Donations given through the Duke-Durham Campaign are not merely distributed to community organizations; each dollar is leveraged through the work of the Duke-Durham Neighborhood Partnership and its allies on campus.
Martina Dunford, founder of the New Horizons Academy of Excellence, a beneficiary of the 2009 Duke-Durham Campaign, can speak to the significance of the leveraged donation.
“It gives me power and strength everyday I walk in here, the fact that people get it,” Dunford said as she guided visitors through her newly renovated school building, where 100 percent of the repair work was completed pro bono by contractors.
Dunford, who is widely known as “Coach D,” walked a long road to get into this facility on Hunt Street. She began taking care of young people more than 12 years ago, when she realized that children who didn’t fit into the traditional educational system were falling through the cracks.
“I was working in the Few Gardens community and saw a kid suspended for 365 days from DPS at age 13, with nowhere to go,” she said. “So I told his mom to send him down to me and I’ll find something for him to do, so he just isn’t out on the street. It turned into five or six more kids.”
Dunford began recruiting volunteers to mentor and teach the increasing number of young people who found their way to her. Within a few years, her efforts began to receive notice. When an article about her ad hoc school appeared in the local paper, Rick Whitaker of Brown Brothers Plumbing and Heating Inc. saw it and was impressed. He began to advocate for area construction contractors to support New Horizons.
That is how Assistant Director John Cline in Duke’s Facilities Management Department first got behind Dunford’s mission to help Durham’s young people.
“She had this group of construction trade related folks here in town that were really trying to make this a go,” he said.
Dunford planned to lure more young people to New Horizons, with the promise that they could learn the construction trade. For Whitaker, Cline and many others in the construction business, this plan came at just the right moment.
“Paul Manning (Duke’s Director of Project Management in the Facilities Management Department) and I were talking that it is criminal to think that we have young people whose talents are going to waste, when at the same time we have a need to hire people in the construction trades,” Cline said.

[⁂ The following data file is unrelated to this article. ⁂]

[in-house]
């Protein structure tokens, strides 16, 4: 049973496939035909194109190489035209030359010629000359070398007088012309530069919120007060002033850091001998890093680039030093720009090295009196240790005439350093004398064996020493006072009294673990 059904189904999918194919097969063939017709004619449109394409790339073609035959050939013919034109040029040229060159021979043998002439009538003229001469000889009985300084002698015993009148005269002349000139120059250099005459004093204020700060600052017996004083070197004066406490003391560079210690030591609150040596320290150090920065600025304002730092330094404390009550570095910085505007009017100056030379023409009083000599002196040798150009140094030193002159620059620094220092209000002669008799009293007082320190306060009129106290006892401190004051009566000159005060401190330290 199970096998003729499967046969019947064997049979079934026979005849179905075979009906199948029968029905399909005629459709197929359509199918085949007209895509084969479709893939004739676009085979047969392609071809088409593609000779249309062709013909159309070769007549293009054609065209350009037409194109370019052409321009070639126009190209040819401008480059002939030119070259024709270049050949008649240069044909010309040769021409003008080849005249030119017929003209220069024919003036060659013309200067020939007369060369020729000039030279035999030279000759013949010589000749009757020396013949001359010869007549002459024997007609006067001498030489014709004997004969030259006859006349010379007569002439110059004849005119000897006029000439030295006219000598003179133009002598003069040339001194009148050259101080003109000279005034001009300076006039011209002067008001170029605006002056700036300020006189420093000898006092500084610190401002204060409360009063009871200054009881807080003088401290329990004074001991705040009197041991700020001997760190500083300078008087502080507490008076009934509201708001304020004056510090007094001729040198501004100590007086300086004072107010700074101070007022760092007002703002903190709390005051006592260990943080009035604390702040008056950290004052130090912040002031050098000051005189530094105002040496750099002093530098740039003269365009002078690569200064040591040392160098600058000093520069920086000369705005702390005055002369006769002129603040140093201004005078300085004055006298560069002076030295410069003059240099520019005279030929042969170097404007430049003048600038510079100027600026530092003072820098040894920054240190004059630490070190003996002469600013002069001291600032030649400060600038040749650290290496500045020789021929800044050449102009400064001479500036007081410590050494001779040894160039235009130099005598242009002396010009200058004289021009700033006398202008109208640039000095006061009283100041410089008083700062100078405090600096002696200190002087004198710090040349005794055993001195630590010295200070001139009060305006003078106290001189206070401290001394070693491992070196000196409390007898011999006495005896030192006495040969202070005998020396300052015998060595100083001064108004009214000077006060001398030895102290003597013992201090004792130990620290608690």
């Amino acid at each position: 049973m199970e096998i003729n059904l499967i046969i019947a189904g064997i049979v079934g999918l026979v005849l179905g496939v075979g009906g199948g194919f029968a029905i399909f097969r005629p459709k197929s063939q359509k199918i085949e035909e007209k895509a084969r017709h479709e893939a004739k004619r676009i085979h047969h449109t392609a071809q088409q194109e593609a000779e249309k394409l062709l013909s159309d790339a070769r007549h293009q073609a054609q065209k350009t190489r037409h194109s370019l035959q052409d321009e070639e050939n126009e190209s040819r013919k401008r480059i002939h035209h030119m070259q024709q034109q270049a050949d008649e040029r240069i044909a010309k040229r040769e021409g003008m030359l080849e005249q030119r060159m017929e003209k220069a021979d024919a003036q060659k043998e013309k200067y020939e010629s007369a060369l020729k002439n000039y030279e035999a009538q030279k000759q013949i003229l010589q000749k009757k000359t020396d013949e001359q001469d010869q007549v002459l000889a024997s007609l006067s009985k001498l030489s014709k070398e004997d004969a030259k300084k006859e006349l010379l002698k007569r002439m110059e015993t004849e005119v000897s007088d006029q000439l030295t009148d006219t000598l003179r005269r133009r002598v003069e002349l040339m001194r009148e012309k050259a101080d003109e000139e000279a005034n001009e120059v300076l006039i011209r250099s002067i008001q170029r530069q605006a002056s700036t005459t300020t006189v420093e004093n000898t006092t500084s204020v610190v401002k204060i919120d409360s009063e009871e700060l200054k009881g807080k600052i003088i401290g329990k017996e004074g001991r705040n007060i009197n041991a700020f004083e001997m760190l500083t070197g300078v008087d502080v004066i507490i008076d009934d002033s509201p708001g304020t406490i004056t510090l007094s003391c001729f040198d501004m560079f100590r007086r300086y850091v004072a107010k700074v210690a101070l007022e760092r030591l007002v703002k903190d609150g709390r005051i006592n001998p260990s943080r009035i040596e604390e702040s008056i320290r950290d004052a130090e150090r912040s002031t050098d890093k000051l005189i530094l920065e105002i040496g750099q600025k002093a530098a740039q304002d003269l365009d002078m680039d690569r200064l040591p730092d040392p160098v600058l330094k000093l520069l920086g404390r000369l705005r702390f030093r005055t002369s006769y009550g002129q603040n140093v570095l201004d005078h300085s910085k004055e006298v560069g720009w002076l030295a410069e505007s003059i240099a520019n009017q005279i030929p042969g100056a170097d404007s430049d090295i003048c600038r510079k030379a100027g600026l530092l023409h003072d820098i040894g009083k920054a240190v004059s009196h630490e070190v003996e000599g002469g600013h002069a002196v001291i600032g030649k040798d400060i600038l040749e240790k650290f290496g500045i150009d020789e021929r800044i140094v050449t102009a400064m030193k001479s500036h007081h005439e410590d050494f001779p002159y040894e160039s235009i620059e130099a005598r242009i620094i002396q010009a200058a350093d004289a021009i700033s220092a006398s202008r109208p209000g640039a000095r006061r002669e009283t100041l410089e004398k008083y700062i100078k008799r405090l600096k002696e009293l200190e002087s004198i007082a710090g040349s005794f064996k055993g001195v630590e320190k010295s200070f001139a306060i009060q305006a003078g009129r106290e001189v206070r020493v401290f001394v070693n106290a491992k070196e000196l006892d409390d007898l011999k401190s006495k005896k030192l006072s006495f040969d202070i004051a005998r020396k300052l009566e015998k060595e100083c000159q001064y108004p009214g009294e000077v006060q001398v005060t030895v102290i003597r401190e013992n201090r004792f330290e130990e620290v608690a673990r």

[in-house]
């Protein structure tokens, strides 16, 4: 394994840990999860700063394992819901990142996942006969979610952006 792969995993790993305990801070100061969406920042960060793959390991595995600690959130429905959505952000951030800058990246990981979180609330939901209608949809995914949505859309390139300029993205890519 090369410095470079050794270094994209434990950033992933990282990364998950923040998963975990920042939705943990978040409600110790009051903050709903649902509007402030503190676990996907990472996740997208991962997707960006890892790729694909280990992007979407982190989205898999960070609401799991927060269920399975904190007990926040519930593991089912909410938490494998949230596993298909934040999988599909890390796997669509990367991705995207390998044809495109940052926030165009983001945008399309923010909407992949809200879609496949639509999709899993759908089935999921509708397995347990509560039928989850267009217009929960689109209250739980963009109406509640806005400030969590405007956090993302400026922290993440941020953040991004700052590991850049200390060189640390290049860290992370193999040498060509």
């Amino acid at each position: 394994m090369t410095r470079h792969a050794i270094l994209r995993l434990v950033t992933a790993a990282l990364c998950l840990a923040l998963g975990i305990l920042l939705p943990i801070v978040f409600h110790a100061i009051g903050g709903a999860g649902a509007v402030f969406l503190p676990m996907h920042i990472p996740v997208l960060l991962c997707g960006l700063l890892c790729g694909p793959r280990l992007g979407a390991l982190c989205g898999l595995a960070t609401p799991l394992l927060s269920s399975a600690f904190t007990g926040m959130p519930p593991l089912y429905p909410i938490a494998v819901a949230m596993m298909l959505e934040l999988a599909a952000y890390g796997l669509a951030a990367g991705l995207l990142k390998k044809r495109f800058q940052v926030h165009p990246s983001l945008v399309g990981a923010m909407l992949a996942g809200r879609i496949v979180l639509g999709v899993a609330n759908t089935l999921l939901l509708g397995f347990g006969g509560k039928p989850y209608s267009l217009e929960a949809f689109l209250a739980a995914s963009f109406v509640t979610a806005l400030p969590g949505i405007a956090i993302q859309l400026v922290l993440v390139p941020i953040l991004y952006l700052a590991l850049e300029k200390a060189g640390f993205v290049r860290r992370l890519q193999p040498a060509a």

Dunford had moved from a location in the Golden Belt complex, to the John Avery Boys and Girls Club, to a spot in the Reality Ministries building. Her allies in the construction industry knew that it was high time for New Horizons to find a home. The building on Hunt Street seemed to have potential, but at first, it didn’t have much more than that.
“There were no walls here, just dust, dirt,” Dunford said. “The architect asked what we needed. I told him how many classrooms, a teacher’s lounge, a conference room, and they said I could have it. I was so excited. There were no windows, no doors, only a big old bay door.”
The school looks very different now. It has polished classrooms full of shiny new textbooks, beautiful tiled bathrooms, a workroom and even gleaming water fountains. Duke’s Office of Procurement provided computers and desks for the school’s computer lab, which can accommodate 40 students. More than that, the school exudes the love and care that Dunford gives to each and every one of the young people who walk through her door.
“I tell them, you can stay here, where I am going to nurture you and love you if you know it or not,” she said.
As her first semester in the new facility winds to a close, Dunford looks hopefully to the future.
“I see producing so many young people with opportunities they never would have had,” she said.
“Coach D” constantly reinforces the importance of community to her students. She tells them that each brick in the school has a different one of their names on it.
“Without you, this wall won’t stay up,” she declares.
This metaphor is apt for the work of the Duke-Durham Campaign: Without each of the generous contributors who make projects like the New Horizons school a reality, the city of Durham would not stand as strongly.